Defendant claims that his trial attorney failed to inform him of the section 851 notice or its ramifications relative to his sentence, and that his appellate attorney failed to raise his arguments regarding the notice on appeal. Ineffective assistance of counsel claims are reviewed under the familiar two-prong analysis set forth in Strickland v. Washington, 466 U.S. 668 (1984). Specifically, Defendant must show the Court that counsel's performance was deficient. Id. at 687. Defendant must also show that, but for counsel's deficient performance, the outcome of the trial would have been different. Id. There is no requirement that the Court analyze these separate prongs in any particular order; a failure to show prejudice will suffice to defeat a particular claim, without reference to the level of counsel's performance. Id.

In this case, Defendant's arguments fail on the second prong of Strickland. As to trial counsel, Defendant asserts that he would have elected to enter a guilty plea rather than proceed to trial in order to avoid the enhanced sentence. A change of plea, however, would not have had Defendant's desired effect, because the notice may be filed "before trial, or before the entry of a plea of guilty." 21 U.S.C. § 851. With respect to appellate counsel, this Court has already determined that Defendant's arguments regarding section 851 are without merit. Defendant has failed to show that his attorneys' performance prejudiced him in any way. 2


For the foregoing reasons, I hereby recommend the Court DENY Defendant's Motion to Vacate, Set Aside or Correct Sentence.


A party may file objections to those specified portions of a magistrate judge's report or proposed findings or recommended decisions entered pursuant to 28 U.S.C. § 636(b)(1)(B) (1988) for which de novo review by the district court is sought, together with a supporting memorandum, within ten (10) days of being served with a copy thereof. A responsive memorandum shall be filed within ten (10) days after the filing of the objection.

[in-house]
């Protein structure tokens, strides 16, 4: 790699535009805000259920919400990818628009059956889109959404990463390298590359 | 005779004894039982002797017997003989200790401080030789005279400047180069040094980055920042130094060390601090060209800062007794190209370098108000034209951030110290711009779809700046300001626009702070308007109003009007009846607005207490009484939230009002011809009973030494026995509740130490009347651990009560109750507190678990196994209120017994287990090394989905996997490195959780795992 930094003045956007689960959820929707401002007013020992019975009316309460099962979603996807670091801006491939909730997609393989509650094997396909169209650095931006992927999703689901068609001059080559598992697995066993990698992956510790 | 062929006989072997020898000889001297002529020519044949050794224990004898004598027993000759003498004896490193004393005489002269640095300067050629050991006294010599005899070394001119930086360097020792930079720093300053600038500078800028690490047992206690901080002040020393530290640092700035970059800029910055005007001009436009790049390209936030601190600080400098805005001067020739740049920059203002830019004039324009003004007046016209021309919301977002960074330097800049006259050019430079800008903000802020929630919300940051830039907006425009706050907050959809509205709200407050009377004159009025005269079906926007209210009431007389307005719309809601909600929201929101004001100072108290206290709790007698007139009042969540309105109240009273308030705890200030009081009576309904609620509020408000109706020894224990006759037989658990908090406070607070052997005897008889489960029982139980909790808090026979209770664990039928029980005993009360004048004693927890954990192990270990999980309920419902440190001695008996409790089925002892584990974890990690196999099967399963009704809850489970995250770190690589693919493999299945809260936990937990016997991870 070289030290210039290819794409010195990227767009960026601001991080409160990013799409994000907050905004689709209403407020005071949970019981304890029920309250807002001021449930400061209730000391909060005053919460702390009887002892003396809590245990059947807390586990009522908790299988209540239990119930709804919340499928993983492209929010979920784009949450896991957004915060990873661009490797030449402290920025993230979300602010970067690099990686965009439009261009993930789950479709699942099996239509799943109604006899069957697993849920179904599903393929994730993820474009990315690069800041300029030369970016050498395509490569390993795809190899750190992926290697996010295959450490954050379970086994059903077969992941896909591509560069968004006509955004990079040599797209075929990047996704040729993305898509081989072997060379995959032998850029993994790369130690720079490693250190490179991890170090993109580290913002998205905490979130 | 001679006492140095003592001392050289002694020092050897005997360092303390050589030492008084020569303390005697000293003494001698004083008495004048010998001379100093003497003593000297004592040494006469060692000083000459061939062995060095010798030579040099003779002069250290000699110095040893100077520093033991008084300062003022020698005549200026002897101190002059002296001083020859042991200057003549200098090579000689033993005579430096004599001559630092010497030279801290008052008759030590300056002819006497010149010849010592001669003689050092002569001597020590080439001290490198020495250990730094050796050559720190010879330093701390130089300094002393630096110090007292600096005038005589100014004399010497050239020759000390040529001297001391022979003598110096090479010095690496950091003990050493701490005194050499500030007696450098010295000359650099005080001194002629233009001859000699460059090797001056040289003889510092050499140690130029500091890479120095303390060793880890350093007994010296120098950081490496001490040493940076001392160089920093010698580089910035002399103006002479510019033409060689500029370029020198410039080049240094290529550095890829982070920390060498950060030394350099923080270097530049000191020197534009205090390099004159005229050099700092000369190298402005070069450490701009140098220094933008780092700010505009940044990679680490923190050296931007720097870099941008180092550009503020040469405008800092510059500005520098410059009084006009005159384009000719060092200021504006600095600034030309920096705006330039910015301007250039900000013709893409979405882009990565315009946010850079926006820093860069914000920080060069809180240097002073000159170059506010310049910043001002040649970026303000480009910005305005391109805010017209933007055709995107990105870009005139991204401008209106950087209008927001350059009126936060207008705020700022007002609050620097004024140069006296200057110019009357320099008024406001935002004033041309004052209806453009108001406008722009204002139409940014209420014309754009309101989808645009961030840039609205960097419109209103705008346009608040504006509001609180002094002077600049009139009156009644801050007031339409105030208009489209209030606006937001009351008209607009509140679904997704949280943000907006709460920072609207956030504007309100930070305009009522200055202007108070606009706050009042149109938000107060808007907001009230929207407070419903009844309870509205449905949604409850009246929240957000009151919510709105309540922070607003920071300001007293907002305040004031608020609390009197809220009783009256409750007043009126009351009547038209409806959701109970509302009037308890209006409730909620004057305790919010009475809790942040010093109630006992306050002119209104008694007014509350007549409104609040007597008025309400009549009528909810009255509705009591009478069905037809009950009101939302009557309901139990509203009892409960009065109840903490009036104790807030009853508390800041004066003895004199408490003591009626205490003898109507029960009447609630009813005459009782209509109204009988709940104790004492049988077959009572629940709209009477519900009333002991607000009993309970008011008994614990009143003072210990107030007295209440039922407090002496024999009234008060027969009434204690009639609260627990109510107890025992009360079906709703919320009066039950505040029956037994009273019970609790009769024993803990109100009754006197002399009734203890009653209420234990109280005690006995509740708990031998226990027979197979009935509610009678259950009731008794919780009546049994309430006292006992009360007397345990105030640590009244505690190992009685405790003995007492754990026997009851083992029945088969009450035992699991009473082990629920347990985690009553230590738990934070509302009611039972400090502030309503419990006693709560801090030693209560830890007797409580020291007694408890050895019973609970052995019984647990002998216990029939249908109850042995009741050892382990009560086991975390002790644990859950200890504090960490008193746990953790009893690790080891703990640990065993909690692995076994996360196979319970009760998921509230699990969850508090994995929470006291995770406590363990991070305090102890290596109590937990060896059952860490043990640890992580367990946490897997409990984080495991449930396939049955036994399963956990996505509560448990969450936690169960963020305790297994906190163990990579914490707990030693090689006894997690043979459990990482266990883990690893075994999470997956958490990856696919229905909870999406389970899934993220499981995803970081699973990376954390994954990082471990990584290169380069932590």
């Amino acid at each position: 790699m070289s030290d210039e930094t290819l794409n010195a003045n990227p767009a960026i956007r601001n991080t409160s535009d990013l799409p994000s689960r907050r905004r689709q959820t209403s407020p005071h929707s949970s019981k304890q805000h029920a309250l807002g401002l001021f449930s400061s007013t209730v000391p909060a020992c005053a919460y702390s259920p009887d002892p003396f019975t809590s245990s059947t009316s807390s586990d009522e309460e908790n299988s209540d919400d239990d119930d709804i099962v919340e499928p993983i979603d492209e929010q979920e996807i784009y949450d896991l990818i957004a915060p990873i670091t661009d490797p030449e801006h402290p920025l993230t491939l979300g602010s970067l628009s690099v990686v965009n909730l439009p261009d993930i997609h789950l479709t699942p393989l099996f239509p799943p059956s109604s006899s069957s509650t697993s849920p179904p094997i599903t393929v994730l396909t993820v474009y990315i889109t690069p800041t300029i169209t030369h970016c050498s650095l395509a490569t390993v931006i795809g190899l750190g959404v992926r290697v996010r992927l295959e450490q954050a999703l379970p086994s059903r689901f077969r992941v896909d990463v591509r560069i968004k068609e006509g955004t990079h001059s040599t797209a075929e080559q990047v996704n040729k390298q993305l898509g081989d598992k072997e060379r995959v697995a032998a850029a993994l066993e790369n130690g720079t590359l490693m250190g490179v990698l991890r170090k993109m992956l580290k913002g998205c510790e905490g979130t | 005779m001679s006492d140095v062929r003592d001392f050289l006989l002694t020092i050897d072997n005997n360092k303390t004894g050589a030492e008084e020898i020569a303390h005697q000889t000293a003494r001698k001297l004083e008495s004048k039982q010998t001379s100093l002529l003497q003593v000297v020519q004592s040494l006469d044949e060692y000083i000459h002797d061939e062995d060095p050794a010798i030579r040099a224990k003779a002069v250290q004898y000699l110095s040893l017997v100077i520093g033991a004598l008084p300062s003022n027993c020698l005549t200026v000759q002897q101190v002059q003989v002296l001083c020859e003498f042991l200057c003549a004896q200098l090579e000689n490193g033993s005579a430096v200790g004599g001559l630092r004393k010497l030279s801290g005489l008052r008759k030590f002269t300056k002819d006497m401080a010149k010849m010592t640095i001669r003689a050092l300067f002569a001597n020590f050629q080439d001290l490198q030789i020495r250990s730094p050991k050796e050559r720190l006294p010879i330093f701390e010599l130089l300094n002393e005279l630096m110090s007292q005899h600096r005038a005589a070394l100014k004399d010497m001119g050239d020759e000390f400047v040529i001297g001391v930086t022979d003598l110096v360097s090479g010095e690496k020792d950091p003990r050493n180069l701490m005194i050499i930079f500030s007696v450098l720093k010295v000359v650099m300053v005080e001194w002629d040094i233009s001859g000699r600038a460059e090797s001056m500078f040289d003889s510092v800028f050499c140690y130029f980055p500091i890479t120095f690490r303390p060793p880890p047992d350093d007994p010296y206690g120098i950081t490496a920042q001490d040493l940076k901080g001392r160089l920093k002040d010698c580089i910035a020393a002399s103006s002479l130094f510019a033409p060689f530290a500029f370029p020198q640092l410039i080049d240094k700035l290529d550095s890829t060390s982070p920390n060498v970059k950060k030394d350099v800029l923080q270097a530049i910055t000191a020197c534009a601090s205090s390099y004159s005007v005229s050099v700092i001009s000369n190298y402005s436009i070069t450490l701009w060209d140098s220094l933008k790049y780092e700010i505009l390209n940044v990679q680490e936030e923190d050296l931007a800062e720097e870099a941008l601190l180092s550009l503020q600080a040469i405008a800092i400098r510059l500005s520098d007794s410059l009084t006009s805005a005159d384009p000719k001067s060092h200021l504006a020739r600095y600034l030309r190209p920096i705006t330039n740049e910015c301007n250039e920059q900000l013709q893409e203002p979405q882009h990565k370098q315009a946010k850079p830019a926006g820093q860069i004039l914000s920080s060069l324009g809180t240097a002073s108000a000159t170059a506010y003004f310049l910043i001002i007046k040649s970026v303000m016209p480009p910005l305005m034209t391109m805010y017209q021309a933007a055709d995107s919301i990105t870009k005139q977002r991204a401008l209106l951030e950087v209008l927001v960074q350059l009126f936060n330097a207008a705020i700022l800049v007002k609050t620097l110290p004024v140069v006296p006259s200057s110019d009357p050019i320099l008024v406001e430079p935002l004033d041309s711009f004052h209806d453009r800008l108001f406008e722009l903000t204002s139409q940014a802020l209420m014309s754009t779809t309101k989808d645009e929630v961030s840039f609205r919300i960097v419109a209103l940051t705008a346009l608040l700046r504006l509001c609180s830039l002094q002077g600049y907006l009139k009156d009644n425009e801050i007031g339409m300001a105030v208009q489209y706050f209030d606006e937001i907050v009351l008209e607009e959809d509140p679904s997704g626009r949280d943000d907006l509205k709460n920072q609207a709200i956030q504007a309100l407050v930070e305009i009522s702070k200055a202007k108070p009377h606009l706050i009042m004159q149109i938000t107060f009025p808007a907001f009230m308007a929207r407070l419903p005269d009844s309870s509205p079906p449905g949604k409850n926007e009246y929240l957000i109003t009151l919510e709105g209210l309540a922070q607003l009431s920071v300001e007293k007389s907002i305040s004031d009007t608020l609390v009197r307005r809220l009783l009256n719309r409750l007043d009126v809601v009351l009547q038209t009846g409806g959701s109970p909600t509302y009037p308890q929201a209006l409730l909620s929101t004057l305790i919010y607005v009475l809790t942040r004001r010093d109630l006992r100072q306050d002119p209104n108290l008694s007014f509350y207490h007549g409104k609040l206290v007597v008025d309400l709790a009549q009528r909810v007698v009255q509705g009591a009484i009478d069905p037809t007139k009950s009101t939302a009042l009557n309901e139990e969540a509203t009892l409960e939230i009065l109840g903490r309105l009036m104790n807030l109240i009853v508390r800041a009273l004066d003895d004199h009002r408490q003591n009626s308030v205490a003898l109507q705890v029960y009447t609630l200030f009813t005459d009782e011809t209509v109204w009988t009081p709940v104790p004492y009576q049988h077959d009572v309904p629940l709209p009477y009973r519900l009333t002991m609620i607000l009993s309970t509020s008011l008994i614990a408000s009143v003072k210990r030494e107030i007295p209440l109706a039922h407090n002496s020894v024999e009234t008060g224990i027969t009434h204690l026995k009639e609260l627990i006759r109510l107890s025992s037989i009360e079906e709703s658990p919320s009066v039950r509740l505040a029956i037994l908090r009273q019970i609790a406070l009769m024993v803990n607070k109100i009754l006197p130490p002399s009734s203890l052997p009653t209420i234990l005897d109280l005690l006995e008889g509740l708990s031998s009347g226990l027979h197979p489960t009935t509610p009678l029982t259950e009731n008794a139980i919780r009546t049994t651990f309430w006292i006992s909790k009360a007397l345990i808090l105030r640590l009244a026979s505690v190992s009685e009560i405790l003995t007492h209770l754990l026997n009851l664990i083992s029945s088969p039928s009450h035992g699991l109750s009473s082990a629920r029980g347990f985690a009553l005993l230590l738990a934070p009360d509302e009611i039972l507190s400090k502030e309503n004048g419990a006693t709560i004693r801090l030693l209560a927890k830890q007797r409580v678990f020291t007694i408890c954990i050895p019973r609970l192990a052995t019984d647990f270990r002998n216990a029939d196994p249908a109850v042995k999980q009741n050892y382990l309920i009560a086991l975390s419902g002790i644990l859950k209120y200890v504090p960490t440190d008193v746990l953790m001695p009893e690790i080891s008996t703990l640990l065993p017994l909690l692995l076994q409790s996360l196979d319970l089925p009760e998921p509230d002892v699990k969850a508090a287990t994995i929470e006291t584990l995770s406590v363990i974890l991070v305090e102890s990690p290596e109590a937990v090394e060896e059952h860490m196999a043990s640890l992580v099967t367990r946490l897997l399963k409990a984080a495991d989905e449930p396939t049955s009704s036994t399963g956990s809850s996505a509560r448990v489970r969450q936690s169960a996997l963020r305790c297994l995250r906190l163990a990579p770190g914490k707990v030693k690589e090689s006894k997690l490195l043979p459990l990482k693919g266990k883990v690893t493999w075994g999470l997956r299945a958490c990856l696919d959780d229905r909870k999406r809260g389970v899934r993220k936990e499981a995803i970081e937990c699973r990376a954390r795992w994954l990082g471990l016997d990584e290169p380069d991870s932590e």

Failure to file a timely objection shall constitute a waiver of the right to de novo review by the district court and to appeal the district court's order.

Dated on June 16, 1998.

1. The case cited by Defendant involved an inadequate resolution of a dispute regarding whether the defendant had been properly served. Kelly v. United States, 29 F.3d 1107, 1110 (7th Cir. 1994). Because the trial court's finding did not clearly indicate when service had been made, the Seventh Circuit Court of Appeals remanded the matter for re-sentencing. Id. In addition, Defendant's citation in his Reply brief to authority for the proposition that jurisdiction must "affirmatively appear in the record" evidences a misunderstanding on Defendant's part of what exactly constitutes "the record." Docket entry number 37 in this case is the Government's "Information Charging Prior Convictions," filed on September 25, 1992. It includes a Certificate of Service indicating that Defendant's counsel was mailed a copy of the Information by first class mail. The record thereby does establish the jurisdictional prerequisite for the sentence enhancement.

2. We further note that, while it is not necessary to address the counsels' performance, the Court finds nothing in the record to suggest that Defendant received substandard representation from either attorney.